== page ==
Arzak: Three Stars of Michelin Brilliance

26/08/2014 12:49 BST | Updated 23/10/2014 10:59 BST

With dinner service imminent, Elena was more than generous as she let us tour the cavernous nooks and crannies of Arzak the evolutionary, cutting edge contemporary restaurant with a Basque twist. She's a 4th generation family restaurant chef and owner. Her great-grandfather began Arzak in 1897, as a family business which has since evolved, after being passed from her great grandparents to her own.


This is one of three 3* Michelin restaurants in San Sebastián and one of seven in Spain and it's here her father Juan Mari Arzak leads the kitchen with her at his side. Her father got his first star in 1974, his second three years later and his third and final star in 1989.


The menu is a reflection of the market and is changed daily. If you have allergies, they'll change it. Don't like egg? No problem. It seems the kitchen is very open and more importantly adapts to the palate of the customer.



We see the lab where the dishes are created and whole Spanish strawberries are slowly drying.


And it's here they distill whisky.


The spice collection is exhaustive and I there are spices from countries like Ethiopia and Japan.


It falls to Sous Chef, Igor Zalakaintake who shares the back room secrets.


The wine collection is vast and they also have their own humidor.


And we get a speedy walk through the kitchen which is calm but Elena says that in half an hour's time it would be a very different scene.


Our table is on the second floor, the other dining room is on the ground floor, along with the bar.

After we took our seat we were visited by both Juan (who's 72 and is there for service every day) and Elena.

The restaurants serves from an la carte menu and a 7-course tasting menu for €189. The tasting menu cannot be taken with dishes from the a la carte. We decide on the Arzak taster menu and Elena visits to ask about our likes and dislikes.


Based on our answers, she decides on the final dishes and we wait for the food to arrive. I'm not going to go into huge detail about how the food tastes because it's something that doesn't translate - you just need to visit. There were a couple of dishes our table of four didn't really enjoy but eating in a group who love food, meant that someone appreciated them.

The Sommelier Jose arrives and he discusses our wine choices. He picks the first bottle of wine which is a Godello from the region, aged in the barrel.


The bread is delicious and the dipping oil, one of the best Spanish oils I've tasted.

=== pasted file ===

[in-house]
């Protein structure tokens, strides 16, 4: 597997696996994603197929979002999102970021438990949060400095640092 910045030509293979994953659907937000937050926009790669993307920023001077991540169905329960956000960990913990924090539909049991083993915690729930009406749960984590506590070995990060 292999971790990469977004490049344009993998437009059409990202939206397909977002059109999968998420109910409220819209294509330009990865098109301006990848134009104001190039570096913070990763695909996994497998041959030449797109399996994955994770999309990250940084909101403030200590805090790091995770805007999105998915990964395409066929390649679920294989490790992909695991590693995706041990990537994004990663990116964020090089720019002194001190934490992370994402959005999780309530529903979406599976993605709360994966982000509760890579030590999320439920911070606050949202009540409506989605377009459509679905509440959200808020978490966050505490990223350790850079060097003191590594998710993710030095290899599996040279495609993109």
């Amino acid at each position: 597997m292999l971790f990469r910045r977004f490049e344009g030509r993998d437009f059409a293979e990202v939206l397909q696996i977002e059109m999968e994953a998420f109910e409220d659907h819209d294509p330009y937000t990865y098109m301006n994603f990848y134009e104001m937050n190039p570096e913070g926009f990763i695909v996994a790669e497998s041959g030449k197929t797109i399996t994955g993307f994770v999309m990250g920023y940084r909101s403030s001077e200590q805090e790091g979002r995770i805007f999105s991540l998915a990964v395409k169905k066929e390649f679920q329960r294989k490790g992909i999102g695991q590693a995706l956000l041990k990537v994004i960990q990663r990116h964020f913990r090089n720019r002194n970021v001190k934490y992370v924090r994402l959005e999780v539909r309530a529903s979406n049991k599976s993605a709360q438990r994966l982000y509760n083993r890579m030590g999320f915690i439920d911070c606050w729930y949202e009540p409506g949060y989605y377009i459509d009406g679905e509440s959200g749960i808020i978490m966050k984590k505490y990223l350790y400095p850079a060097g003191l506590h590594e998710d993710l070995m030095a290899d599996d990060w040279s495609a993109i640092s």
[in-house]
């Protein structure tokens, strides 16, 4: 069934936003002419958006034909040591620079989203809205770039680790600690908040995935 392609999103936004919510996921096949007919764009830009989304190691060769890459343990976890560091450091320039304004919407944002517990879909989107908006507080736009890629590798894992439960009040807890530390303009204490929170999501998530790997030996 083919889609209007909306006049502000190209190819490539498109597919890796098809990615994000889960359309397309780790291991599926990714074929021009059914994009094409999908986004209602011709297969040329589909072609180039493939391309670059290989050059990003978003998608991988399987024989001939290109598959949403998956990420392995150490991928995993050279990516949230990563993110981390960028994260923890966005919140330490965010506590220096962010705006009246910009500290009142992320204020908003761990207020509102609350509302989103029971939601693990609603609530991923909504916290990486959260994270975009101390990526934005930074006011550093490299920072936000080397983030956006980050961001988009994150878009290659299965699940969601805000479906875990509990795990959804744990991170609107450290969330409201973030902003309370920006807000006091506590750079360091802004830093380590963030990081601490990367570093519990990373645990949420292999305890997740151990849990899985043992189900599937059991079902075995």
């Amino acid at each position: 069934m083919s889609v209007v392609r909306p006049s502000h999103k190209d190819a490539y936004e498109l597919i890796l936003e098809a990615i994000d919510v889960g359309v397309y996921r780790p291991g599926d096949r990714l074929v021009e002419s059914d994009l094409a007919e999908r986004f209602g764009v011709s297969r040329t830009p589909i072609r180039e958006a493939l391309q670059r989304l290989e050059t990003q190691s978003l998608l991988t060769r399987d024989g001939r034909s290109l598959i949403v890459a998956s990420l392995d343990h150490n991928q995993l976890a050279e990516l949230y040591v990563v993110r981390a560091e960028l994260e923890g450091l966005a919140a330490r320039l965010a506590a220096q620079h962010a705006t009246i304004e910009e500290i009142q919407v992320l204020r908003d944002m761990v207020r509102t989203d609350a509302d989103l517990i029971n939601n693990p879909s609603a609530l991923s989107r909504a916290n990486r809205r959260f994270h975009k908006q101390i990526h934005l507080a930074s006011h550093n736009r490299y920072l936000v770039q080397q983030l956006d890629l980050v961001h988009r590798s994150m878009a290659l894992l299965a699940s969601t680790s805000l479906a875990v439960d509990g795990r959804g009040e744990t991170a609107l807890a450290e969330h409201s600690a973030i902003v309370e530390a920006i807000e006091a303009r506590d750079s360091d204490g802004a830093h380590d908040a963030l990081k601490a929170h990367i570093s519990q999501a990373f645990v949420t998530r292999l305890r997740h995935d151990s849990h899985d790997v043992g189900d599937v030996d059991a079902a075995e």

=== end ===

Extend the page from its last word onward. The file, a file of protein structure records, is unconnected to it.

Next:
It's then that the amuse-bouche begin to arrive, an indication of the wit, skill and talent that comes from the kitchens here.

Chinese dumplings with prawn and moringa powder was an all round favourite.


Gilda carrot with Ssamjan (Korean dipping sauce)


Tuna and strawberry with seabass


Chorizo and tonic was served on a fist-crushed Schweppes can. A thin slice of chorizo was wrapped in shaved mango and marinated in citrus.



A bitter raspberry purée, corked with melon and jamón ibérico arrived in an iced dish.


The next bottle of wine arrived - Enate Chardonnay Barrica. A lovely green-tinted, smoked and oaky taste with fresh pineapple and grapefruit. Probably the pick of the wines for our table which is surprising as we're not huge fans of Chardonnay.


A dish of foie gras and apple was just stunning to both look at and eat.


The lobster and sea garden with a crispy pancake was another knock-out dish, with a side of roasted courgette pieces dusted with paprika - the clear tomato jus was incredible.





Ovo-Lacto was a crispy egg with a runny yolk, blue cheese (stained in Port) and milk.



The dish set in volcanic rock had a 'hat' which


when smashed, revealed oodles of crab.


Here's the roasted monkfish topped with 'crispy lobster roe' with sea buckthorn for a touch of acidity


Grilled squid had been infused with kaffir lime leaves and served with potato confit in a black oil and onion jus.


I think at around this time the red appeared, a bottle of Carmelo Rodero Crianza.


No plate required for this fish dish, a raised platform held the seabass, and below a tablet ran sea scenes for theatrical presentation.


Here's the lamb with heritage potatoes and a separate cassava mousse.



And the pigeon, served with a separate confit pigeon leg with apple and almonds. Flavours rich from the sunflower seed and caramel mounds, concentrated grape and pumpkin seed puree. And a deep rich sauce with a fabulous kick of chocolate.



Our dessert wine was N3 Vinas Viejas Jorge Ordonez and was a beautiful colour with high viscosity, and tasted of dried apricots and nectarine jam. Full body and very sweet but left a long flavour of citrus.


And then, they went and whipped up a birthday cake - like no other I've ever had whipped up in a restaurant anywhere in the world.


And if that wasn't enough out came the chocolate bomb, drizzled in warm chocolate sauce this air-filled bomb deflated and was one of the best chocolate desserts I've ever eaten.


And was I complaining about a second dessert? No. A citron cream had been enveloped in dark chocolate, to look a lot like a blackened lemon, it was served with a dish of spice pods which we were advised not to eat.






With coffee came a Ferreteria which is the Spanish for Ironmongers and the mirrored tray had chocolate and metallic dusted nuts, bolts, keys and the most delicious cola bottle jelly top, finished with popping candy, which brought the kid out in us all.


A big thank you to our waitresses Carmen and Yolande and of course the sommelier - your service was seamless.

It was an absolute delight to meet both Elena and her father. It wasn't just a restaurant visit, this was a total dining experience, one we have every intention of repeating (funds allowing) in another season.


All photographs taken by me, Rebecca Williams